After finally losing nearly all her lead last week in the Republican primary to succeed Arnold Schwarzenegger as governor of California, billionaire Meg Whitman is battling back against super-rich state Insurance Commissioner Steve Poizner, whom she led a few months ago by a whopping 50 points. She has a lead again, but it's only about a fifth what it was, and less than her campaign claims. With little more than two weeks to go till the primary, with over a third of the voters still undecided, she's in a precarious position.
Before delving again into the particulars of this race, let's pause a moment in wonderment at this spectacle before us. (And yes, this weekend is the 30th anniversary of the launch of a little movie called The Empire Strikes Back.)
Coincident with the 30th anniversary of the launch of The Empire Strikes Back, billionaire Meg Whitman's campaign has battled back against Steve Poizner's surge in the Republican gubernatorial primary.
Whitman is really showing us the possible future of oligarchic politics if she survives this far more difficult than expected primary and then manages to pull out a victory against Jerry Brown, who's barely spent a dime so far, in the fall. It's a possible future of unlimited spending and unlimited spin. Which is also, paradoxically, the problem with her candidacy.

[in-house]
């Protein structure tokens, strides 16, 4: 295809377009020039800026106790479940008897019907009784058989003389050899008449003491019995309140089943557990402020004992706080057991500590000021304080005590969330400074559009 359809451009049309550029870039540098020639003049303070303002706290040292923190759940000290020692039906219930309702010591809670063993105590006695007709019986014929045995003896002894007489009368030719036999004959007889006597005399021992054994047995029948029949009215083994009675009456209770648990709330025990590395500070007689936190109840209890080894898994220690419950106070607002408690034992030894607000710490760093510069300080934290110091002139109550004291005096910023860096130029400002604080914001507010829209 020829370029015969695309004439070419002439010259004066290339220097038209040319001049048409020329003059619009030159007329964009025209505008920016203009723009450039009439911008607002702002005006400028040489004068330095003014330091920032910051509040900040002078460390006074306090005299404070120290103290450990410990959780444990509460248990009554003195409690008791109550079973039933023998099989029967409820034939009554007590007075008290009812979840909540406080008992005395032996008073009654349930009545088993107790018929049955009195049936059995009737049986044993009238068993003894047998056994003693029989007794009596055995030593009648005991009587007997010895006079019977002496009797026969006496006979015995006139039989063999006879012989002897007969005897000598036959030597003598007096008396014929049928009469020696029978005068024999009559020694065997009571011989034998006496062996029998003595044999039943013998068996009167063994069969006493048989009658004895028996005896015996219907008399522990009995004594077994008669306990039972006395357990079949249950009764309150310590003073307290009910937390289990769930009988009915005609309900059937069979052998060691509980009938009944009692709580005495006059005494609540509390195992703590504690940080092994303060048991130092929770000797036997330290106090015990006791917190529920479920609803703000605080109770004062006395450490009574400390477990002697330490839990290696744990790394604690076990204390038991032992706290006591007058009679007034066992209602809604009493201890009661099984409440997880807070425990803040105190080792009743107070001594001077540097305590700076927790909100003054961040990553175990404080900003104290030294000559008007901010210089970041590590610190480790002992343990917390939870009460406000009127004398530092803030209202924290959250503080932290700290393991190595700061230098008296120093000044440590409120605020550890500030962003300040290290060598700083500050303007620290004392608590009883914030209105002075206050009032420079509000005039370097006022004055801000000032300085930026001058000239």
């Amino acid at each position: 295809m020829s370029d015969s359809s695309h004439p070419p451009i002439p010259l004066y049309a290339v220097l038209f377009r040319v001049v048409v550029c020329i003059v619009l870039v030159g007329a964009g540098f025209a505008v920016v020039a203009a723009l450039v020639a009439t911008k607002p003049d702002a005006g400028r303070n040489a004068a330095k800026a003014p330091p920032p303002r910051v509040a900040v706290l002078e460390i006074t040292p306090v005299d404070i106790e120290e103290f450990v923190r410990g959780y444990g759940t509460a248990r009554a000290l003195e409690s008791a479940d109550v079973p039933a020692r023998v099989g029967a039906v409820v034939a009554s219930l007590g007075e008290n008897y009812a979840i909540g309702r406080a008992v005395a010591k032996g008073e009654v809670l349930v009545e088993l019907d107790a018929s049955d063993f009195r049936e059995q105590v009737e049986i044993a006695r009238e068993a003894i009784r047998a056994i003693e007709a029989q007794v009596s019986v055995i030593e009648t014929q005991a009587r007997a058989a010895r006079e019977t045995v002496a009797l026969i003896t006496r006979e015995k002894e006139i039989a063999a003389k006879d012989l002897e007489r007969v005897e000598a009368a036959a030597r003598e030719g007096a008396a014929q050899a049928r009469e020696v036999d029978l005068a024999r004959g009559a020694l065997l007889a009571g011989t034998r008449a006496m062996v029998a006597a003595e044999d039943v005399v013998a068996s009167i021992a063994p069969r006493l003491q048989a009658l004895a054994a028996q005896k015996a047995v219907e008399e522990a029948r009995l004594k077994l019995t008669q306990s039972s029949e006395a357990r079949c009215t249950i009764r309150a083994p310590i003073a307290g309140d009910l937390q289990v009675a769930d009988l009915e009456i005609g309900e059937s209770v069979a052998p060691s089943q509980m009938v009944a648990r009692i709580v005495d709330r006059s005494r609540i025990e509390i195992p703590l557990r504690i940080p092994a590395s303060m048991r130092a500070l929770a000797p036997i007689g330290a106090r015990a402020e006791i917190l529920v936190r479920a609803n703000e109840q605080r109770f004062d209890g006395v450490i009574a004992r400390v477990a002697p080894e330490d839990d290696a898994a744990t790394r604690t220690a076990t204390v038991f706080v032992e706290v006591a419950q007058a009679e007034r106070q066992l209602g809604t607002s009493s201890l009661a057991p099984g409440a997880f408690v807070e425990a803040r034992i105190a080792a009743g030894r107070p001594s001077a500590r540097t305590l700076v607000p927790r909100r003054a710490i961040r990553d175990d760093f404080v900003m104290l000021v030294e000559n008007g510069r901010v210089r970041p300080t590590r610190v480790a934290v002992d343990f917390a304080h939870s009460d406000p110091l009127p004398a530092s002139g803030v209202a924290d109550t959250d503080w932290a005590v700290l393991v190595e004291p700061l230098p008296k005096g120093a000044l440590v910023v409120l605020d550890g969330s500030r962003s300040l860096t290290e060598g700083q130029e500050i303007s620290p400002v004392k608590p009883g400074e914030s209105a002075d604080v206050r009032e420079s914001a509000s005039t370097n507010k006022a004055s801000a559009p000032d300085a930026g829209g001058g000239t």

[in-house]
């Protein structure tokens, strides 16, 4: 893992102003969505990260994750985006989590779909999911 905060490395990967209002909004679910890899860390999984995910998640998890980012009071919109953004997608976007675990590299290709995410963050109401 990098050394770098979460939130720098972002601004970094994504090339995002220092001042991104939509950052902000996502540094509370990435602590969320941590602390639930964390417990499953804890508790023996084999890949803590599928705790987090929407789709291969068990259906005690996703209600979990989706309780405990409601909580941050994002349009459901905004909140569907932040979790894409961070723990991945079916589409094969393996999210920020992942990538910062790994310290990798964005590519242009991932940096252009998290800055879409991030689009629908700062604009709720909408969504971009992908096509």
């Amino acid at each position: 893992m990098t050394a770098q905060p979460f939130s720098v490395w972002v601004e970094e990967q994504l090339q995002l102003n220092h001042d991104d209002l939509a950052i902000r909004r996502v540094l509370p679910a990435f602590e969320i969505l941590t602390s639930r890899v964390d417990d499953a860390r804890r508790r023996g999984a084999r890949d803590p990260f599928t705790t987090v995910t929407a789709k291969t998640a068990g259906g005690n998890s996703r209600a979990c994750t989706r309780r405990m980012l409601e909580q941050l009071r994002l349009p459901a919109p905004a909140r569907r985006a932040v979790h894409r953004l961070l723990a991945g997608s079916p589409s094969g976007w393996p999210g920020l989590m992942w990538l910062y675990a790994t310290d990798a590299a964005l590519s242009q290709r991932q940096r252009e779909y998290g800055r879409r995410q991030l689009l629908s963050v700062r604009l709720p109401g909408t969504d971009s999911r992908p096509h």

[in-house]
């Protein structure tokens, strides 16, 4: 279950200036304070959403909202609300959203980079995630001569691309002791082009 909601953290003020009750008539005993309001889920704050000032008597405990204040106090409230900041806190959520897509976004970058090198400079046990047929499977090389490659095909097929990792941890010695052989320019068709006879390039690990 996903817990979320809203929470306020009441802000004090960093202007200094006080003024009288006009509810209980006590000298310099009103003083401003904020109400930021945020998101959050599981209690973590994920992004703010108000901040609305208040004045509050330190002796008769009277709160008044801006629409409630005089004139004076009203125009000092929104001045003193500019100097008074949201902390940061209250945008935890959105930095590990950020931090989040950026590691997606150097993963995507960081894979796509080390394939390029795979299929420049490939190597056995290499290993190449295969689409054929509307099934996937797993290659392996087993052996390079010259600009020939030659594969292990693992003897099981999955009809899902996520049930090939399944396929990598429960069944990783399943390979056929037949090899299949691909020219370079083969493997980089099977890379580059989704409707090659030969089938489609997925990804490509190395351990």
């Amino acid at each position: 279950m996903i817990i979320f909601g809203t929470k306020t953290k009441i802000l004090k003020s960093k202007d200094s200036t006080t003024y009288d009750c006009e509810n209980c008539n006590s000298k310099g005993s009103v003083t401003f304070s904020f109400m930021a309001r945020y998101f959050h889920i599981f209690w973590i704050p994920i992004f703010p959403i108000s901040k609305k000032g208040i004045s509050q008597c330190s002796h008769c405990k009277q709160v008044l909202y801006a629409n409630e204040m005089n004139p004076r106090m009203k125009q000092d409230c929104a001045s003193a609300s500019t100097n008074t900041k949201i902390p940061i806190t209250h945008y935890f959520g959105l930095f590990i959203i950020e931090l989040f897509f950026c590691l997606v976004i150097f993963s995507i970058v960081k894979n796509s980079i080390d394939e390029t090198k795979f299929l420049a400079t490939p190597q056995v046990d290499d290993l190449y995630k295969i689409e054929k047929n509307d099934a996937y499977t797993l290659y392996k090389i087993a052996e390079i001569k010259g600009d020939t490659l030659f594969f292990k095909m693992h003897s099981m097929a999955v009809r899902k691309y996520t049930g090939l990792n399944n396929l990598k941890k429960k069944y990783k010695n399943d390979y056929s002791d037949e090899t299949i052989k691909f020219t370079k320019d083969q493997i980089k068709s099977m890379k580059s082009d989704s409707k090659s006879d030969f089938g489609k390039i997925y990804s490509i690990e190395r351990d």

Whitman has broken all spending records for a statewide race in America. (Only New York Mayor Michael Bloomberg, who began as a Republican in that most Democratic of cities, has spent more on a local or state race.) And she's still trying to get out of the primary. And Poizner, the guy who put the GPS chip into mobile phones, while being heavily outspent here, has spent more than any other Republican primary candidate in California. Yet, despite all this massive spending, over a third of GOP voters are still undecided. It's not that the Republicans' conservative base doesn't like the views coming from both candidates; each is hugging the rightward rail of conservative orthodoxy. Perhaps they're turned off by all the negativity. It will be interesting to see how many actually vote.